How to Get Server Inventory across Your Network

Native Auditing vs. Netwrix Auditor for Windows Server

Native Auditing Netwrix Auditor for Windows Server
  1. Create a file containing the computer list → Open the Powershell ISE → Run the following script, adjusting the path for the export:

    #Start PSRemoting.
    Invoke-Command -ComputerName (Get-Content C:\data\computers.txt) -scriptblock {

    #Run the commands concurrently for each server in the list
    $CPUInfo = Get-WmiObject Win32_Processor #Get CPU Information
    $OSInfo = Get-WmiObject Win32_OperatingSystem #Get OS Information

    #Get Memory Information. The data will be shown in a table as GB, rounded to the nearest second decimal.
    $PhysicalMemory = Get-WmiObject CIM_PhysicalMemory | Measure-Object -Property capacity -Sum | % {[math]::round(($_.sum / 1GB),2)}

    #Get Network Configuration
    $Network = Get-WmiObject Win32_NetworkAdapterConfiguration -Filter 'ipenabled = "true"'

    #Get local admins.
    $localadmins = Get-CimInstance -ClassName win32_group -Filter "name = 'administrators'" | Get-CimAssociatedInstance -Association win32_groupuser

    #Get list of shares
    $Shares = Get-WmiObject Win32_share | Where {$ -NotLike "*$"}
    $infoObject = New-Object PSObject

    #Add data to the infoObjects.
    Add-Member -inputObject $infoObject -memberType NoteProperty -name "ServerName" -value $CPUInfo.SystemName

    Add-Member -inputObject $infoObject -memberType NoteProperty -name "CPU_Name" -value $CPUInfo.Name

    Add-Member -inputObject $infoObject -memberType NoteProperty -name "TotalMemory_GB" -value $PhysicalMemory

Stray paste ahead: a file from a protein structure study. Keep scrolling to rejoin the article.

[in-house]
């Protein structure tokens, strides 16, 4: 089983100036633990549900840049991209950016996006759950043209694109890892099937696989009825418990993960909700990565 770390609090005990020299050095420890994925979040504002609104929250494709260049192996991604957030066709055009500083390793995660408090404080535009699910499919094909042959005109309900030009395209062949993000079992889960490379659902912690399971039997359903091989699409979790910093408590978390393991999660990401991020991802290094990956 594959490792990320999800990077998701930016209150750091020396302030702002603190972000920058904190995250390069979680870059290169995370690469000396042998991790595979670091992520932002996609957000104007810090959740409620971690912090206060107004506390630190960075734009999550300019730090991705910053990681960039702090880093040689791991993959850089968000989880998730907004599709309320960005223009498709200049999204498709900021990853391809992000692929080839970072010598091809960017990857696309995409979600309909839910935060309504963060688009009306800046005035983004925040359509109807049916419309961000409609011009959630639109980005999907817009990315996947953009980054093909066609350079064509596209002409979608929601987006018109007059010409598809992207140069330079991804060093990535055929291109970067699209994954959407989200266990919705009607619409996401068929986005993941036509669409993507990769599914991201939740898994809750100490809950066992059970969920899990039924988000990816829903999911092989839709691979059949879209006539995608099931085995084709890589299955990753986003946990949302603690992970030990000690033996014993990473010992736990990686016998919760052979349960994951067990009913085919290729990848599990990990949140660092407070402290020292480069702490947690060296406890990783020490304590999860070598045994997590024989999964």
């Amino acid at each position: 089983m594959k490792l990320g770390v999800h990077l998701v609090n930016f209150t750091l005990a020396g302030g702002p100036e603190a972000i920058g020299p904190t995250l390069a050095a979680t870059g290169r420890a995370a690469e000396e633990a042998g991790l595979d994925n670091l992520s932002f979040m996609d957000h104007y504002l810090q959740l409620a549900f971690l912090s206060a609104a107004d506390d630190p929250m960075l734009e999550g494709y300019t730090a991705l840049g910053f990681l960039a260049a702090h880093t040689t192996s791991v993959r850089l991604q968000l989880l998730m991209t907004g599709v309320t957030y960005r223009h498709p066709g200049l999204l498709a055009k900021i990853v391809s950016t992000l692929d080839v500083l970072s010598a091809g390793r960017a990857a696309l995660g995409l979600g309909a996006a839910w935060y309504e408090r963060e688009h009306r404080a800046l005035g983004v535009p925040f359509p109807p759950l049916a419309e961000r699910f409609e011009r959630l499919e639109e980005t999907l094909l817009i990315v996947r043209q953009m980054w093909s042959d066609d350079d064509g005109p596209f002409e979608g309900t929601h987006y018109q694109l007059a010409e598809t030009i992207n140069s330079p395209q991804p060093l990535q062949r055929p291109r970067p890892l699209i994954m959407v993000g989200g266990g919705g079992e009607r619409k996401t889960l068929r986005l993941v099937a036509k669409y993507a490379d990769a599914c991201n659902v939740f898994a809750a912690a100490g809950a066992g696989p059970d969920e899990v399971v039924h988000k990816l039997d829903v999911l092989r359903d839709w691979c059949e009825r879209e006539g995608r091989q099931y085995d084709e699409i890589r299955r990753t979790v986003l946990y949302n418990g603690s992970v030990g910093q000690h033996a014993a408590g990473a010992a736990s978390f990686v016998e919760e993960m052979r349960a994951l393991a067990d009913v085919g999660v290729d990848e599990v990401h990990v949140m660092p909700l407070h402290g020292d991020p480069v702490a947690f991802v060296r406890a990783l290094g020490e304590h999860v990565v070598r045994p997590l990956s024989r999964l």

Add-Member -inputObject $infoObject -memberType NoteProperty -name "OS_Name" -value $OSInfo.Caption

    Add-Member -inputObject $infoObject -memberType NoteProperty -name "OS_Version" -value $OSInfo.Version

    Add-Member -inputObject $infoObject -memberType NoteProperty -name "IP Address" -value $Network.IPAddress

    Add-Member -inputObject $infoObject -memberType NoteProperty -name "LocalAdmins" -value $localadmins.Caption

    Add-Member -inputObject $infoObject -memberType NoteProperty -name "SharesName" -value $Shares.Name

    Add-Member -inputObject $infoObject -memberType NoteProperty -name "SharesPath" -value $Shares.Path

    } | Select-Object * -ExcludeProperty PSComputerName, RunspaceId, PSShowComputerName | Export-Csv -path C:\data\Server_Inventory_$((Get-Date).ToString('MM-dd-yyyy')).csv -NoTypeInformation

  2. Open the file produced by the script in MS Excel.

Export Server Inventory in Excel / CSV

  1. Run Netwrix Auditor → Navigate to Reports | Windows Server | Windows Server - State-in-Time | Windows Server Configuration Details → Click “View”.

    Collect Server Inventory with Netwrix Auditor

  2. To save the report, click the "Export" button → Choose a format, such as PDF → Click “Save as” → Choose a location to save it.

Collect Server Inventory to Detect Deviations from a Known Good Baseline

To ensure you have an accurate understanding of your critical assets, you need a complete, up-to-date hardware inventory and a thorough software inventory that includes what Windows Servers you have in your domain, what version of the OS runs on them (such as Windows Server 2012 or Windows Server 2008) and whether they are well-protected from external attacks. A PowerShell script to collect server inventory can help you get a list of servers. However, gathering all the important details and producing a useful report requires time, effort and a solid knowledge of PowerShell.

Netwrix Auditor for Windows Server delivers all the details you need about all the servers across your organization in one comprehensive, easy-to-read report, which you can easily export to a CSV file and use in Excel, or to a PFD file. The report is rich with info such as the name and version of the OS installed on each server and the antivirus status. Simply apply filters to the report to detect any deviations from your proper baseline, so you can immediately take action to harden the security of your computers and data.

Join the discussion